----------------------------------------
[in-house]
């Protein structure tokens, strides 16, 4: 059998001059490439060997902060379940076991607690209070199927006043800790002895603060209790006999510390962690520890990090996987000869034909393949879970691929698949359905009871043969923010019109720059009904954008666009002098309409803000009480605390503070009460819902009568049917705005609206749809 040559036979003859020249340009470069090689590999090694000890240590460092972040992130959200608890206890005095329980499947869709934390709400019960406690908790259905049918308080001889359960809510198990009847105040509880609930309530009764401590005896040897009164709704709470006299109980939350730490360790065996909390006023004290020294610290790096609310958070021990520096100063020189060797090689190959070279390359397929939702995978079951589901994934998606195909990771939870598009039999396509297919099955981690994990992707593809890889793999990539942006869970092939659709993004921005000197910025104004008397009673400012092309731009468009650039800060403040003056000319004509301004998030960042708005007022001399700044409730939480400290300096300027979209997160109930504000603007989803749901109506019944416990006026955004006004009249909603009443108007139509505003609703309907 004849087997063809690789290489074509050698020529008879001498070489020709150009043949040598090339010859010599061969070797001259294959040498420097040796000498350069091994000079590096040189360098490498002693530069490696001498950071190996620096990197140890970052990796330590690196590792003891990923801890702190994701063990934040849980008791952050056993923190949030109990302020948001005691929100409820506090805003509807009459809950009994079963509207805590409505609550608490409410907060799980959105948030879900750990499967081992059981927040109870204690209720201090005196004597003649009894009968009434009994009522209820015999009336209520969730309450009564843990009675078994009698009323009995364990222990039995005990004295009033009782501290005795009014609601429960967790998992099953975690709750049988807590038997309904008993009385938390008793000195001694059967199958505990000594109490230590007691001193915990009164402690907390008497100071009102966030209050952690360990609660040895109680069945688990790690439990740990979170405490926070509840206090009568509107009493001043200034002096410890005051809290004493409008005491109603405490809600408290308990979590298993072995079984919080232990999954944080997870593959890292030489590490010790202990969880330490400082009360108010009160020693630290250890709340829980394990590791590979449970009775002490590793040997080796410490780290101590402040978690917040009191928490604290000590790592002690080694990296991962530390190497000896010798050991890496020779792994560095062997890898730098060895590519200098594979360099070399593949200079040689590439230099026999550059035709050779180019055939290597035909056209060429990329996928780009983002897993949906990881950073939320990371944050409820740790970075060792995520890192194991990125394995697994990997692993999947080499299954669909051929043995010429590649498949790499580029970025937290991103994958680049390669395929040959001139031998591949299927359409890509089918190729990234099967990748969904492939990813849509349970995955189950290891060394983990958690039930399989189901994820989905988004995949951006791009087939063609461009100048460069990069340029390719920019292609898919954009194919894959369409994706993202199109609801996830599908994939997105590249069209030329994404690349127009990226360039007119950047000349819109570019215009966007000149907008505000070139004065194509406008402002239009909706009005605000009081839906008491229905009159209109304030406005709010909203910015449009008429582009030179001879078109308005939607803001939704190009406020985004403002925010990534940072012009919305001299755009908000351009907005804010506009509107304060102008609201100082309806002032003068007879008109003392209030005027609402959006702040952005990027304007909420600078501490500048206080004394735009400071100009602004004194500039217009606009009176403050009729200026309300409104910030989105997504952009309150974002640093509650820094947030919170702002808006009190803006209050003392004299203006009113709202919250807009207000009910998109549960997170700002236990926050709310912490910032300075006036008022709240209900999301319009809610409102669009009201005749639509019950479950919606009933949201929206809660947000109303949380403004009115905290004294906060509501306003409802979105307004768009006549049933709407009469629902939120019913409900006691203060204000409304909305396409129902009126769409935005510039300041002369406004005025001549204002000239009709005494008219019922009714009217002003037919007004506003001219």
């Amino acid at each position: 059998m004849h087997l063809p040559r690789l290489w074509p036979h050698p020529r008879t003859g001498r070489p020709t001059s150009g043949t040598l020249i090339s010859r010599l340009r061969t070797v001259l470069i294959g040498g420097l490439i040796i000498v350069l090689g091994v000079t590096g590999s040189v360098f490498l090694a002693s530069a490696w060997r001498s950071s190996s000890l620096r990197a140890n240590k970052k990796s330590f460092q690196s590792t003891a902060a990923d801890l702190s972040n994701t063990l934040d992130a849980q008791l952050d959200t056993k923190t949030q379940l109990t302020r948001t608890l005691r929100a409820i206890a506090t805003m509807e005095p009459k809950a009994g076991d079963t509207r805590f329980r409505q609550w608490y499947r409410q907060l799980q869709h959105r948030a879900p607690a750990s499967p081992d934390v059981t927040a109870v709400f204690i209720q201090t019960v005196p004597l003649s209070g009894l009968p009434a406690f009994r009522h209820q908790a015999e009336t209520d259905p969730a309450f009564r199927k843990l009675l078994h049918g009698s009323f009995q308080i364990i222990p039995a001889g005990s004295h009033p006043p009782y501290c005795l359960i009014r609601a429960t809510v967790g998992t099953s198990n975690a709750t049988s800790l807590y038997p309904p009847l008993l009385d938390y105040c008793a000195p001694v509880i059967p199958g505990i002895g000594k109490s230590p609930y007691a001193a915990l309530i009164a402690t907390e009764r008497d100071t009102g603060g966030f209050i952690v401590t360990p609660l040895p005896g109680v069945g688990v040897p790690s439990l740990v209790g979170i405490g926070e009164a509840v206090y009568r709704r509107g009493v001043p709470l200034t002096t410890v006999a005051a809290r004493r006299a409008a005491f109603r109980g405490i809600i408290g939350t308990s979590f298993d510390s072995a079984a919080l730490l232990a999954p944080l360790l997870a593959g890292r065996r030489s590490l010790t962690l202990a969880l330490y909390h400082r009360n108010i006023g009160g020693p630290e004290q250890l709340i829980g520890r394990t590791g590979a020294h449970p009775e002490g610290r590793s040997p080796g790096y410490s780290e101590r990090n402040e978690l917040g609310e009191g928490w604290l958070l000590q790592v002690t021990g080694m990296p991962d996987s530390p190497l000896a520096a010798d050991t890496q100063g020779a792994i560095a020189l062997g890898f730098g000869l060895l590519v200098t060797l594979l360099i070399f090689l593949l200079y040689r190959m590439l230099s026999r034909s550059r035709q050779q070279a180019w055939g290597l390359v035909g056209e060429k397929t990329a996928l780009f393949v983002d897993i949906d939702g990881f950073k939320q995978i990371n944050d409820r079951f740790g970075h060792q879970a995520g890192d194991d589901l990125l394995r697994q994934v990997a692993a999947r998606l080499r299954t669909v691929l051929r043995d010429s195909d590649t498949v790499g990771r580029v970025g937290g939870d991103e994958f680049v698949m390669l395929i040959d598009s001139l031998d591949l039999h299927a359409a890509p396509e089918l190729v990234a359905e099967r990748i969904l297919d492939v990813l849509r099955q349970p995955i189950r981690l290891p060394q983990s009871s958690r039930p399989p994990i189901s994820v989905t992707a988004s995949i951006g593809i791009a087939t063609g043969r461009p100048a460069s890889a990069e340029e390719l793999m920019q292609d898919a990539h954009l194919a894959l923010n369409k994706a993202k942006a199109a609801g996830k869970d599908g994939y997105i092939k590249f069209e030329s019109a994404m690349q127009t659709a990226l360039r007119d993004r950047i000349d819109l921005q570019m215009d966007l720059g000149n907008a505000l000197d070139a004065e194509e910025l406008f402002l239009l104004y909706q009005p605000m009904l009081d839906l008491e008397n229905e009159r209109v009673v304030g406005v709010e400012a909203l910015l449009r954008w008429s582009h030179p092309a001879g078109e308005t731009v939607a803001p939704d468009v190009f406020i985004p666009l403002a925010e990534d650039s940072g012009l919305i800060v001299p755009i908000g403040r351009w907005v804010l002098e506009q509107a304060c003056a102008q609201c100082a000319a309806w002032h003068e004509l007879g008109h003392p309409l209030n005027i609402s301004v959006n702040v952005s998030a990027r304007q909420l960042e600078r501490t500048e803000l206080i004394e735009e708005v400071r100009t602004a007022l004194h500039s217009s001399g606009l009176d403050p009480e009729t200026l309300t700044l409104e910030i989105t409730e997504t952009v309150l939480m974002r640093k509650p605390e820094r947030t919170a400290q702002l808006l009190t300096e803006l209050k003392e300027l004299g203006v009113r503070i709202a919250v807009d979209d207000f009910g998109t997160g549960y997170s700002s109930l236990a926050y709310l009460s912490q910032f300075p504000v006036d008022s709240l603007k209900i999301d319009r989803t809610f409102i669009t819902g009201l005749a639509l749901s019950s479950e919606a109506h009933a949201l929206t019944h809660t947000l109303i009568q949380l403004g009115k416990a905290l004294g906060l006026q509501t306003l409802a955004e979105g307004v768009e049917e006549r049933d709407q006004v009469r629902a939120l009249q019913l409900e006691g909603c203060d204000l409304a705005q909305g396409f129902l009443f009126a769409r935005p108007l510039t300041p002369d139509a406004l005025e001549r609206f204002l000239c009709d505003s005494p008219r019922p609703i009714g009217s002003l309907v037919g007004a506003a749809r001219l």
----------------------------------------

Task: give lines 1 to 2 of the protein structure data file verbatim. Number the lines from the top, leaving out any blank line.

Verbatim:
[in-house]
């Protein structure tokens, strides 16, 4: 059998001059490439060997902060379940076991607690209070199927006043800790002895603060209790006999510390962690520890990090996987000869034909393949879970691929698949359905009871043969923010019109720059009904954008666009002098309409803000009480605390503070009460819902009568049917705005609206749809 040559036979003859020249340009470069090689590999090694000890240590460092972040992130959200608890206890005095329980499947869709934390709400019960406690908790259905049918308080001889359960809510198990009847105040509880609930309530009764401590005896040897009164709704709470006299109980939350730490360790065996909390006023004290020294610290790096609310958070021990520096100063020189060797090689190959070279390359397929939702995978079951589901994934998606195909990771939870598009039999396509297919099955981690994990992707593809890889793999990539942006869970092939659709993004921005000197910025104004008397009673400012092309731009468009650039800060403040003056000319004509301004998030960042708005007022001399700044409730939480400290300096300027979209997160109930504000603007989803749901109506019944416990006026955004006004009249909603009443108007139509505003609703309907 004849087997063809690789290489074509050698020529008879001498070489020709150009043949040598090339010859010599061969070797001259294959040498420097040796000498350069091994000079590096040189360098490498002693530069490696001498950071190996620096990197140890970052990796330590690196590792003891990923801890702190994701063990934040849980008791952050056993923190949030109990302020948001005691929100409820506090805003509807009459809950009994079963509207805590409505609550608490409410907060799980959105948030879900750990499967081992059981927040109870204690209720201090005196004597003649009894009968009434009994009522209820015999009336209520969730309450009564843990009675078994009698009323009995364990222990039995005990004295009033009782501290005795009014609601429960967790998992099953975690709750049988807590038997309904008993009385938390008793000195001694059967199958505990000594109490230590007691001193915990009164402690907390008497100071009102966030209050952690360990609660040895109680069945688990790690439990740990979170405490926070509840206090009568509107009493001043200034002096410890005051809290004493409008005491109603405490809600408290308990979590298993072995079984919080232990999954944080997870593959890292030489590490010790202990969880330490400082009360108010009160020693630290250890709340829980394990590791590979449970009775002490590793040997080796410490780290101590402040978690917040009191928490604290000590790592002690080694990296991962530390190497000896010798050991890496020779792994560095062997890898730098060895590519200098594979360099070399593949200079040689590439230099026999550059035709050779180019055939290597035909056209060429990329996928780009983002897993949906990881950073939320990371944050409820740790970075060792995520890192194991990125394995697994990997692993999947080499299954669909051929043995010429590649498949790499580029970025937290991103994958680049390669395929040959001139031998591949299927359409890509089918190729990234099967990748969904492939990813849509349970995955189950290891060394983990958690039930399989189901994820989905988004995949951006791009087939063609461009100048460069990069340029390719920019292609898919954009194919894959369409994706993202199109609801996830599908994939997105590249069209030329994404690349127009990226360039007119950047000349819109570019215009966007000149907008505000070139004065194509406008402002239009909706009005605000009081839906008491229905009159209109304030406005709010909203910015449009008429582009030179001879078109308005939607803001939704190009406020985004403002925010990534940072012009919305001299755009908000351009907005804010506009509107304060102008609201100082309806002032003068007879008109003392209030005027609402959006702040952005990027304007909420600078501490500048206080004394735009400071100009602004004194500039217009606009009176403050009729200026309300409104910030989105997504952009309150974002640093509650820094947030919170702002808006009190803006209050003392004299203006009113709202919250807009207000009910998109549960997170700002236990926050709310912490910032300075006036008022709240209900999301319009809610409102669009009201005749639509019950479950919606009933949201929206809660947000109303949380403004009115905290004294906060509501306003409802979105307004768009006549049933709407009469629902939120019913409900006691203060204000409304909305396409129902009126769409935005510039300041002369406004005025001549204002000239009709005494008219019922009714009217002003037919007004506003001219």